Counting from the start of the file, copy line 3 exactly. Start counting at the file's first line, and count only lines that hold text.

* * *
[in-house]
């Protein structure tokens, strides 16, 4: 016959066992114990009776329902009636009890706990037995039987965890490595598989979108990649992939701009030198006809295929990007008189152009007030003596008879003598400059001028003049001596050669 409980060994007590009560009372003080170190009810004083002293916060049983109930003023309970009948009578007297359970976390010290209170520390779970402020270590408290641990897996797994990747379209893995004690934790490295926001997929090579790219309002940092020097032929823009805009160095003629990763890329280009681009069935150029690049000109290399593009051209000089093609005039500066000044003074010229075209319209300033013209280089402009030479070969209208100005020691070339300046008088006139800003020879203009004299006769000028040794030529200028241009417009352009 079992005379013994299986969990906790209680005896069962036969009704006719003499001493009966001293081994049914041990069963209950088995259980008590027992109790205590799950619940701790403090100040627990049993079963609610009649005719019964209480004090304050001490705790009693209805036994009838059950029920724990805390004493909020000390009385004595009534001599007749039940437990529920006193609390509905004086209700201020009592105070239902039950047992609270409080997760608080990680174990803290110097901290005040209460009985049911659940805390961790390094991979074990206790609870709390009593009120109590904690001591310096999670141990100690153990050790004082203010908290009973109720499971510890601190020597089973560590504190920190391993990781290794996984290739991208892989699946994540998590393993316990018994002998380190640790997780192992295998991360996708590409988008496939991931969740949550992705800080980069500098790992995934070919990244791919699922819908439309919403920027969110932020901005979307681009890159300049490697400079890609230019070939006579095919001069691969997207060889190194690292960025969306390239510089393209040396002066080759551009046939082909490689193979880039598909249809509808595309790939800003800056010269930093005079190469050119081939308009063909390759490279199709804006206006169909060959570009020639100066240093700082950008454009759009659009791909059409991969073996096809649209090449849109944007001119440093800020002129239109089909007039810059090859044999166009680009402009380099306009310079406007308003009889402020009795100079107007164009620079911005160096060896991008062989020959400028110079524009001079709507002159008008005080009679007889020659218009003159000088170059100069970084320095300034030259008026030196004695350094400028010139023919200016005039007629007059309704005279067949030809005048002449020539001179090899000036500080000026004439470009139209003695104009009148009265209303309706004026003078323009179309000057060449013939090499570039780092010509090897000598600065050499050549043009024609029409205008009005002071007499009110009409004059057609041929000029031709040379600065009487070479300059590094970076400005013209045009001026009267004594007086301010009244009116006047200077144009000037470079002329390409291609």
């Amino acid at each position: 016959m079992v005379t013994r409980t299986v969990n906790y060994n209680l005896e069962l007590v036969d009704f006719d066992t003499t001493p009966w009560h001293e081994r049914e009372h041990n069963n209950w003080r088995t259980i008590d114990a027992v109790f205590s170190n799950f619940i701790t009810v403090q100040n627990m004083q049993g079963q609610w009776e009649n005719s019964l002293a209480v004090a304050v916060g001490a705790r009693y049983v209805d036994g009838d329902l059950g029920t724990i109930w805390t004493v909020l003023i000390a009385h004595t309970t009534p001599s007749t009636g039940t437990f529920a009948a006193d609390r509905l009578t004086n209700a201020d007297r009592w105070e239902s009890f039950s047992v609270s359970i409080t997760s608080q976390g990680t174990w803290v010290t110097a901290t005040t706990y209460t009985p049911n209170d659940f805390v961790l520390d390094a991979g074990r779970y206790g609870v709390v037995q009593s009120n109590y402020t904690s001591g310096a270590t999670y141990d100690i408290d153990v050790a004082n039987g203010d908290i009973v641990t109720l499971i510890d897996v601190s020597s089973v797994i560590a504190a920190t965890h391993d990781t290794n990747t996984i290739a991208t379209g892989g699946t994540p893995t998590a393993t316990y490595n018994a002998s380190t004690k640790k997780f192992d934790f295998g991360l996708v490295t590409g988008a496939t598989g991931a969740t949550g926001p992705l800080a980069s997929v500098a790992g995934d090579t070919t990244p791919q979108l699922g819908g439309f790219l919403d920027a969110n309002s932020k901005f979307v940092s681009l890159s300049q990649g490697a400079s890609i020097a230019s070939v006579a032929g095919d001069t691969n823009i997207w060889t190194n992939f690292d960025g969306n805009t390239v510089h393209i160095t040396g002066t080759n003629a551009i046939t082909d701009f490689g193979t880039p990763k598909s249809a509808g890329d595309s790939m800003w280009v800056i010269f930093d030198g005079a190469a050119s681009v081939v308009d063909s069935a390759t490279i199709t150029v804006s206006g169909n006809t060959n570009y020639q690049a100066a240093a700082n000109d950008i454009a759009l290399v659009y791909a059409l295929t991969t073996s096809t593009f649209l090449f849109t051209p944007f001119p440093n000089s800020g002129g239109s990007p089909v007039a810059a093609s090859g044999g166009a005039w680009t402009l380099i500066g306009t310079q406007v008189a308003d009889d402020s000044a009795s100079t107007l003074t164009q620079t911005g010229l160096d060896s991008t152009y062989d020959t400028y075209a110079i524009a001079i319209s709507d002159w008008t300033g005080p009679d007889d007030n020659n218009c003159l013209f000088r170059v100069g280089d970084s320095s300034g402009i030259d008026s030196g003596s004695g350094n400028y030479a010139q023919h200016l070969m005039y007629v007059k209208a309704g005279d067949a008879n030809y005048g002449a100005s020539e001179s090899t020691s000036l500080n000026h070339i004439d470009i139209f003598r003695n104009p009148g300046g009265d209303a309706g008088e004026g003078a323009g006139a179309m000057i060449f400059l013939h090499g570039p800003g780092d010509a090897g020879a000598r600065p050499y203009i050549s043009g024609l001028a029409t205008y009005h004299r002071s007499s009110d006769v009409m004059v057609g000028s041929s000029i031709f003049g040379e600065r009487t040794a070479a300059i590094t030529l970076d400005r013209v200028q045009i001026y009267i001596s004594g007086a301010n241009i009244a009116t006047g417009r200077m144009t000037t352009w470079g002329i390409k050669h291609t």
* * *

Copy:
């Amino acid at each position: 016959m079992v005379t013994r409980t299986v969990n906790y060994n209680l005896e069962l007590v036969d009704f006719d066992t003499t001493p009966w009560h001293e081994r049914e009372h041990n069963n209950w003080r088995t259980i008590d114990a027992v109790f205590s170190n799950f619940i701790t009810v403090q100040n627990m004083q049993g079963q609610w009776e009649n005719s019964l002293a209480v004090a304050v916060g001490a705790r009693y049983v209805d036994g009838d329902l059950g029920t724990i109930w805390t004493v909020l003023i000390a009385h004595t309970t009534p001599s007749t009636g039940t437990f529920a009948a006193d609390r509905l009578t004086n209700a201020d007297r009592w105070e239902s009890f039950s047992v609270s359970i409080t997760s608080q976390g990680t174990w803290v010290t110097a901290t005040t706990y209460t009985p049911n209170d659940f805390v961790l520390d390094a991979g074990r779970y206790g609870v709390v037995q009593s009120n109590y402020t904690s001591g310096a270590t999670y141990d100690i408290d153990v050790a004082n039987g203010d908290i009973v641990t109720l499971i510890d897996v601190s020597s089973v797994i560590a504190a920190t965890h391993d990781t290794n990747t996984i290739a991208t379209g892989g699946t994540p893995t998590a393993t316990y490595n018994a002998s380190t004690k640790k997780f192992d934790f295998g991360l996708v490295t590409g988008a496939t598989g991931a969740t949550g926001p992705l800080a980069s997929v500098a790992g995934d090579t070919t990244p791919q979108l699922g819908g439309f790219l919403d920027a969110n309002s932020k901005f979307v940092s681009l890159s300049q990649g490697a400079s890609i020097a230019s070939v006579a032929g095919d001069t691969n823009i997207w060889t190194n992939f690292d960025g969306n805009t390239v510089h393209i160095t040396g002066t080759n003629a551009i046939t082909d701009f490689g193979t880039p990763k598909s249809a509808g890329d595309s790939m800003w280009v800056i010269f930093d030198g005079a190469a050119s681009v081939v308009d063909s069935a390759t490279i199709t150029v804006s206006g169909n006809t060959n570009y020639q690049a100066a240093a700082n000109d950008i454009a759009l290399v659009y791909a059409l295929t991969t073996s096809t593009f649209l090449f849109t051209p944007f001119p440093n000089s800020g002129g239109s990007p089909v007039a810059a093609s090859g044999g166009a005039w680009t402009l380099i500066g306009t310079q406007v008189a308003d009889d402020s000044a009795s100079t107007l003074t164009q620079t911005g010229l160096d060896s991008t152009y062989d020959t400028y075209a110079i524009a001079i319209s709507d002159w008008t300033g005080p009679d007889d007030n020659n218009c003159l013209f000088r170059v100069g280089d970084s320095s300034g402009i030259d008026s030196g003596s004695g350094n400028y030479a010139q023919h200016l070969m005039y007629v007059k209208a309704g005279d067949a008879n030809y005048g002449a100005s020539e001179s090899t020691s000036l500080n000026h070339i004439d470009i139209f003598r003695n104009p009148g300046g009265d209303a309706g008088e004026g003078a323009g006139a179309m000057i060449f400059l013939h090499g570039p800003g780092d010509a090897g020879a000598r600065p050499y203009i050549s043009g024609l001028a029409t205008y009005h004299r002071s007499s009110d006769v009409m004059v057609g000028s041929s000029i031709f003049g040379e600065r009487t040794a070479a300059i590094t030529l970076d400005r013209v200028q045009i001026y009267i001596s004594g007086a301010n241009i009244a009116t006047g417009r200077m144009t000037t352009w470079g002329i390409k050669h291609t």